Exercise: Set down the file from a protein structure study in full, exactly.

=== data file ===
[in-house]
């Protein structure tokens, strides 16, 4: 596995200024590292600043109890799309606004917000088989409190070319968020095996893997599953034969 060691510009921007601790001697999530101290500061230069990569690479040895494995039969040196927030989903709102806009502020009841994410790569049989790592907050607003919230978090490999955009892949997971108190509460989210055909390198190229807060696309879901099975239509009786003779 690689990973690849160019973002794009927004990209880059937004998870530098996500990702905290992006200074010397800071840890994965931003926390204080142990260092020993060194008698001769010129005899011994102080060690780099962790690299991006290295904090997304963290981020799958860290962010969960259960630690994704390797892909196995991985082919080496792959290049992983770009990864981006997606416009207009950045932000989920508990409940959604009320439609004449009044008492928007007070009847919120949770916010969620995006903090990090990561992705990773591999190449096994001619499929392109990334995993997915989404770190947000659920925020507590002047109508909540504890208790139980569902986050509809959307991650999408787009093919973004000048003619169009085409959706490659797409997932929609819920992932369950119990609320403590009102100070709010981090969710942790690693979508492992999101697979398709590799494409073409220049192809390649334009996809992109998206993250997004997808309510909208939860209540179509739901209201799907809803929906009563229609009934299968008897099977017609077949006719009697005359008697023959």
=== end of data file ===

[in-house]
């Protein structure tokens, strides 16, 4: 596995200024590292600043109890799309606004917000088989409190070319968020095996893997599953034969 060691510009921007601790001697999530101290500061230069990569690479040895494995039969040196927030989903709102806009502020009841994410790569049989790592907050607003919230978090490999955009892949997971108190509460989210055909390198190229807060696309879901099975239509009786003779 690689990973690849160019973002794009927004990209880059937004998870530098996500990702905290992006200074010397800071840890994965931003926390204080142990260092020993060194008698001769010129005899011994102080060690780099962790690299991006290295904090997304963290981020799958860290962010969960259960630690994704390797892909196995991985082919080496792959290049992983770009990864981006997606416009207009950045932000989920508990409940959604009320439609004449009044008492928007007070009847919120949770916010969620995006903090990090990561992705990773591999190449096994001619499929392109990334995993997915989404770190947000659920925020507590002047109508909540504890208790139980569902986050509809959307991650999408787009093919973004000048003619169009085409959706490659797409997932929609819920992932369950119990609320403590009102100070709010981090969710942790690693979508492992999101697979398709590799494409073409220049192809390649334009996809992109998206993250997004997808309510909208939860209540179509739901209201799907809803929906009563229609009934299968008897099977017609077949006719009697005359008697023959």